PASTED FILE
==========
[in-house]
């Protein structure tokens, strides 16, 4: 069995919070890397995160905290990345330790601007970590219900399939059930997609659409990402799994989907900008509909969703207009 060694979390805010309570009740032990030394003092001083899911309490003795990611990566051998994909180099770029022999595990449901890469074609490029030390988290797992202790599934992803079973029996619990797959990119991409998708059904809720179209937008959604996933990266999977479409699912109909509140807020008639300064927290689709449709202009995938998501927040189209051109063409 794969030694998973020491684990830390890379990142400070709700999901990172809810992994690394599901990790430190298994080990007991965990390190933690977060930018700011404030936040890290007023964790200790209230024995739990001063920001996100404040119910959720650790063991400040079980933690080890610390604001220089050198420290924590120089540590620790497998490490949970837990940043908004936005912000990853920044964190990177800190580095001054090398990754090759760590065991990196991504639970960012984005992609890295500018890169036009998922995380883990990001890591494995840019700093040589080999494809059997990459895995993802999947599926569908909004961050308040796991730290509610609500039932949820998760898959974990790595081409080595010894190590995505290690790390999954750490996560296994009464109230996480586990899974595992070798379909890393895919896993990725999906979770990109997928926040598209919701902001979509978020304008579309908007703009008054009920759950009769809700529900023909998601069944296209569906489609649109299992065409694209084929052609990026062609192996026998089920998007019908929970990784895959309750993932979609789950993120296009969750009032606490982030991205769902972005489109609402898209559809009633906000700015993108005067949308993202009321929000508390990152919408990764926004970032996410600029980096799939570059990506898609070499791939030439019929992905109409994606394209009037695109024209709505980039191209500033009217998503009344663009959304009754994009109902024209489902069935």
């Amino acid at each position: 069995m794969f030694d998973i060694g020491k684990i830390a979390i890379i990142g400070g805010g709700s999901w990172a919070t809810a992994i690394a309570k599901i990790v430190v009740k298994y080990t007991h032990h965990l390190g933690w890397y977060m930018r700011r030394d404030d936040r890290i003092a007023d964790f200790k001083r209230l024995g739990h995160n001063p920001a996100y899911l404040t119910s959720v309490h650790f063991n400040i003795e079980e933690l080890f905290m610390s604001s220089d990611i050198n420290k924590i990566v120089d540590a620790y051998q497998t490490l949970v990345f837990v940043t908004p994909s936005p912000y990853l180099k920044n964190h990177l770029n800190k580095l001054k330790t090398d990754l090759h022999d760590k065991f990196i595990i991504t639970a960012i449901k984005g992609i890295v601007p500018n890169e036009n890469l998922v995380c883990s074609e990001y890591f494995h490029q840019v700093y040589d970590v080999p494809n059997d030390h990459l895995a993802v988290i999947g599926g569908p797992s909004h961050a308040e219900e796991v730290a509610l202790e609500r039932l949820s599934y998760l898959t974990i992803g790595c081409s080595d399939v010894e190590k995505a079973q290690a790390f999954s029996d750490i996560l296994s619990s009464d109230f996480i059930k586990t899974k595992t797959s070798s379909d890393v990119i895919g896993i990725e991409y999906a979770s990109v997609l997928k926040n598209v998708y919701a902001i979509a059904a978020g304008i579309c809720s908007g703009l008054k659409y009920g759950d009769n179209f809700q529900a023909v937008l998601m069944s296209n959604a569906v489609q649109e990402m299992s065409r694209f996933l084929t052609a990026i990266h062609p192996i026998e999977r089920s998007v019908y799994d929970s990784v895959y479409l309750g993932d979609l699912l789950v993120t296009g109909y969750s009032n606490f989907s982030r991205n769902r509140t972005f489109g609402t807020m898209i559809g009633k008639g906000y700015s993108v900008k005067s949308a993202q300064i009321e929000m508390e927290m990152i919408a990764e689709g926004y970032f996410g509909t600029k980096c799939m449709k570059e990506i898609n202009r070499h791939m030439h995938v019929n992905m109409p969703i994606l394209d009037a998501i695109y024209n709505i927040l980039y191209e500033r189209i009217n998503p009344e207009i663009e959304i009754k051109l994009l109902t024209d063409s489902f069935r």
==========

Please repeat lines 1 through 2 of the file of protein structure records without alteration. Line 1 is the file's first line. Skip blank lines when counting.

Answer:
[in-house]
């Protein structure tokens, strides 16, 4: 069995919070890397995160905290990345330790601007970590219900399939059930997609659409990402799994989907900008509909969703207009 060694979390805010309570009740032990030394003092001083899911309490003795990611990566051998994909180099770029022999595990449901890469074609490029030390988290797992202790599934992803079973029996619990797959990119991409998708059904809720179209937008959604996933990266999977479409699912109909509140807020008639300064927290689709449709202009995938998501927040189209051109063409 794969030694998973020491684990830390890379990142400070709700999901990172809810992994690394599901990790430190298994080990007991965990390190933690977060930018700011404030936040890290007023964790200790209230024995739990001063920001996100404040119910959720650790063991400040079980933690080890610390604001220089050198420290924590120089540590620790497998490490949970837990940043908004936005912000990853920044964190990177800190580095001054090398990754090759760590065991990196991504639970960012984005992609890295500018890169036009998922995380883990990001890591494995840019700093040589080999494809059997990459895995993802999947599926569908909004961050308040796991730290509610609500039932949820998760898959974990790595081409080595010894190590995505290690790390999954750490996560296994009464109230996480586990899974595992070798379909890393895919896993990725999906979770990109997928926040598209919701902001979509978020304008579309908007703009008054009920759950009769809700529900023909998601069944296209569906489609649109299992065409694209084929052609990026062609192996026998089920998007019908929970990784895959309750993932979609789950993120296009969750009032606490982030991205769902972005489109609402898209559809009633906000700015993108005067949308993202009321929000508390990152919408990764926004970032996410600029980096799939570059990506898609070499791939030439019929992905109409994606394209009037695109024209709505980039191209500033009217998503009344663009959304009754994009109902024209489902069935």